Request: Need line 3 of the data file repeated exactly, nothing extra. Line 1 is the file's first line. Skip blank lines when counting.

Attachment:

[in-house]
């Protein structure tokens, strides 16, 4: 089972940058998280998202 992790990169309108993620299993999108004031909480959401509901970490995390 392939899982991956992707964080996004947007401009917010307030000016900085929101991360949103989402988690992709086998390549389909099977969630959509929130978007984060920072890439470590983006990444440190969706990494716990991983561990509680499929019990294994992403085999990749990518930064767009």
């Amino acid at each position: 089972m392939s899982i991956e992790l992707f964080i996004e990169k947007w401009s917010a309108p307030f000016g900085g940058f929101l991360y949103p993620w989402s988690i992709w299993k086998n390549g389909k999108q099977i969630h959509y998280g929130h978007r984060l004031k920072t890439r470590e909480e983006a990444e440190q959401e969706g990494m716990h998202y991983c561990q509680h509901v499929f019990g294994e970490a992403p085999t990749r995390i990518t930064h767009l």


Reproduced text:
């Amino acid at each position: 089972m392939s899982i991956e992790l992707f964080i996004e990169k947007w401009s917010a309108p307030f000016g900085g940058f929101l991360y949103p993620w989402s988690i992709w299993k086998n390549g389909k999108q099977i969630h959509y998280g929130h978007r984060l004031k920072t890439r470590e909480e983006a990444e440190q959401e969706g990494m716990h998202y991983c561990q509680h509901v499929f019990g294994e970490a992403p085999t990749r995390i990518t930064h767009l």